Saturday, October 27

A long loop

Eric Angelini's digit-difference/add-subtract/iterate procedure, to which I drew attention two weeks ago, continues to delight. I knew there was a length-25 loop starting with 20971:

 0 20971
 1 50232
 2 102345
 3 223459
 4 212312
 5 101102
 6 211223
 7 110212
 8 98101
 9 80983
10 170138
11 841395
12 408752
13 889984 *maximum
14 879840
15 758392
16 522717
17 217055
18 49552
19 103584
20 235927
21 111172
22 110521
23 95211
24 52103
25 20971

Now I have discovered a significantly longer loop starting with 204099163.

Update (3 Nov 2012): There exists an intermediate length-85 loop starting with 17175432.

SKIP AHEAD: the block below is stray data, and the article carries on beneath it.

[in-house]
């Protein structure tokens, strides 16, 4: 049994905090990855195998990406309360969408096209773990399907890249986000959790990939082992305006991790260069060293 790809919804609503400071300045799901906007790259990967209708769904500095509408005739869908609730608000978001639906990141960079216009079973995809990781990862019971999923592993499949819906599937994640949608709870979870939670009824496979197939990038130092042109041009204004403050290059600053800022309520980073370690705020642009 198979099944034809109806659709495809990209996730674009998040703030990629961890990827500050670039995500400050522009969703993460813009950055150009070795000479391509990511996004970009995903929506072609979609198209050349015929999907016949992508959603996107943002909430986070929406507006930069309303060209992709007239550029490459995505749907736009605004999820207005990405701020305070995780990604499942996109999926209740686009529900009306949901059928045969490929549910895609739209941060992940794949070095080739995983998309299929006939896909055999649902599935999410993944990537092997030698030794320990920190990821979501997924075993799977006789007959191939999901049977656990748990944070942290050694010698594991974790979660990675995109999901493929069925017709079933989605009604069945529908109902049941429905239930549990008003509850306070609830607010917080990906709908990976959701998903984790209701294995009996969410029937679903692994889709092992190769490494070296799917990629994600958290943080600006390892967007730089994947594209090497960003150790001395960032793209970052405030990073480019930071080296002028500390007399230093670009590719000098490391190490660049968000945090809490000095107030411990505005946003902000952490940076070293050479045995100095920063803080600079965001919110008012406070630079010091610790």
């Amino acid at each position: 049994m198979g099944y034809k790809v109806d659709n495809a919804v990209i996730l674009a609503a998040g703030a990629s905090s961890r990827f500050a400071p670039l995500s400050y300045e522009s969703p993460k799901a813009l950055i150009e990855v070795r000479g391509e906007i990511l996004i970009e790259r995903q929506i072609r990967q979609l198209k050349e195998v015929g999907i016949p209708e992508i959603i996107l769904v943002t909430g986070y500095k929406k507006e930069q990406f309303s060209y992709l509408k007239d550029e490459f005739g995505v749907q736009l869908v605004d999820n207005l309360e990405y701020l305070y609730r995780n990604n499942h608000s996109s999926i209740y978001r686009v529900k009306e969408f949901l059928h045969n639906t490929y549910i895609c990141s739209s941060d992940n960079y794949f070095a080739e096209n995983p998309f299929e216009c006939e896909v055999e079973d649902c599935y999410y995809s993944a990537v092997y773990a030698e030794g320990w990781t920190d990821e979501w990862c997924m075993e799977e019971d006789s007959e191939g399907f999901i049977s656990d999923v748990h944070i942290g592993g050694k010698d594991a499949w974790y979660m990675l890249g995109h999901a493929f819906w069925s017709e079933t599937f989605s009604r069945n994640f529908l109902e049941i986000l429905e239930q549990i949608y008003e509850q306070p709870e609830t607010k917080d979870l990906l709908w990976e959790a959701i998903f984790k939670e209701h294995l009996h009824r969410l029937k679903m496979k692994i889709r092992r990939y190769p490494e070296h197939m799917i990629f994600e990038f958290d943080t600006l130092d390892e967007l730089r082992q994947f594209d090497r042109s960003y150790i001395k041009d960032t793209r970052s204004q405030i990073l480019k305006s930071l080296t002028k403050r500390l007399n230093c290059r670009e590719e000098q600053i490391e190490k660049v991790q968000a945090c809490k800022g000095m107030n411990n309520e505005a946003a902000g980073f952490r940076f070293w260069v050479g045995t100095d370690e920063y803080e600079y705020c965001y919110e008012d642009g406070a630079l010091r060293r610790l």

Saturday, October 13

13094

Start with 13094. This is p.
From left to right, determine the absolute differences between p's adjacent digits:

1-3 = 2
3-0 = 3
0-9 = 9
9-4 = 5
4-1 = 3     (the last digit of p minus the first one)

Collecting the resulting digits, we get q = 23953.

If q > p, compute p + q. If q < p, compute p - q. Either way, this is our new p.
Repeat:

0     13094 + 23953
1     37047 + 47434
2     84481 - 40477
3     44004 -  4040
4     39964 + 60321
5    100285 ...

The procedure was created by Eric Angelini, who presented it to MathFun on October 9. I chose 13094 to illustrate the method because this is a number for which I do not have an eventual outcome. Lesser starting numbers end up in small loops, although it may take a while (for example 199, 10853, 10886) to get there. In my graph of ten million iterations of 13094's evolution, the upward climb is relentless.